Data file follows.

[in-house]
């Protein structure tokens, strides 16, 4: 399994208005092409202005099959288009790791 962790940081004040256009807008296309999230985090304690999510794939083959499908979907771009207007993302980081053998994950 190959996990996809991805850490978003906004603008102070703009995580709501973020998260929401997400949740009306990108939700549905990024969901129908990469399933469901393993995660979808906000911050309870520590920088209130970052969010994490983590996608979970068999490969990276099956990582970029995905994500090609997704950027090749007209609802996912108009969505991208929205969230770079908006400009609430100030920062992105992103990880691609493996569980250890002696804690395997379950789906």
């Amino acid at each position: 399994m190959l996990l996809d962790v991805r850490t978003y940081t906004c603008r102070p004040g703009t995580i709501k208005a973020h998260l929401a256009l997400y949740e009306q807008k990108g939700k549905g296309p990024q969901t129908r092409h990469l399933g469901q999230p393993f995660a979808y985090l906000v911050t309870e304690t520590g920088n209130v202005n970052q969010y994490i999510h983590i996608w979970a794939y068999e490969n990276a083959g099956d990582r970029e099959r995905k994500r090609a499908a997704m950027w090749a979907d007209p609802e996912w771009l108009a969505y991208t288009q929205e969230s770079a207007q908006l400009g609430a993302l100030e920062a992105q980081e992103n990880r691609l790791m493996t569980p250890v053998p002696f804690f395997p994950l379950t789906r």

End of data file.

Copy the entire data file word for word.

[in-house]
């Protein structure tokens, strides 16, 4: 399994208005092409202005099959288009790791 962790940081004040256009807008296309999230985090304690999510794939083959499908979907771009207007993302980081053998994950 190959996990996809991805850490978003906004603008102070703009995580709501973020998260929401997400949740009306990108939700549905990024969901129908990469399933469901393993995660979808906000911050309870520590920088209130970052969010994490983590996608979970068999490969990276099956990582970029995905994500090609997704950027090749007209609802996912108009969505991208929205969230770079908006400009609430100030920062992105992103990880691609493996569980250890002696804690395997379950789906």
């Amino acid at each position: 399994m190959l996990l996809d962790v991805r850490t978003y940081t906004c603008r102070p004040g703009t995580i709501k208005a973020h998260l929401a256009l997400y949740e009306q807008k990108g939700k549905g296309p990024q969901t129908r092409h990469l399933g469901q999230p393993f995660a979808y985090l906000v911050t309870e304690t520590g920088n209130v202005n970052q969010y994490i999510h983590i996608w979970a794939y068999e490969n990276a083959g099956d990582r970029e099959r995905k994500r090609a499908a997704m950027w090749a979907d007209p609802e996912w771009l108009a969505y991208t288009q929205e969230s770079a207007q908006l400009g609430a993302l100030e920062a992105q980081e992103n990880r691609l790791m493996t569980p250890v053998p002696f804690f395997p994950l379950t789906r």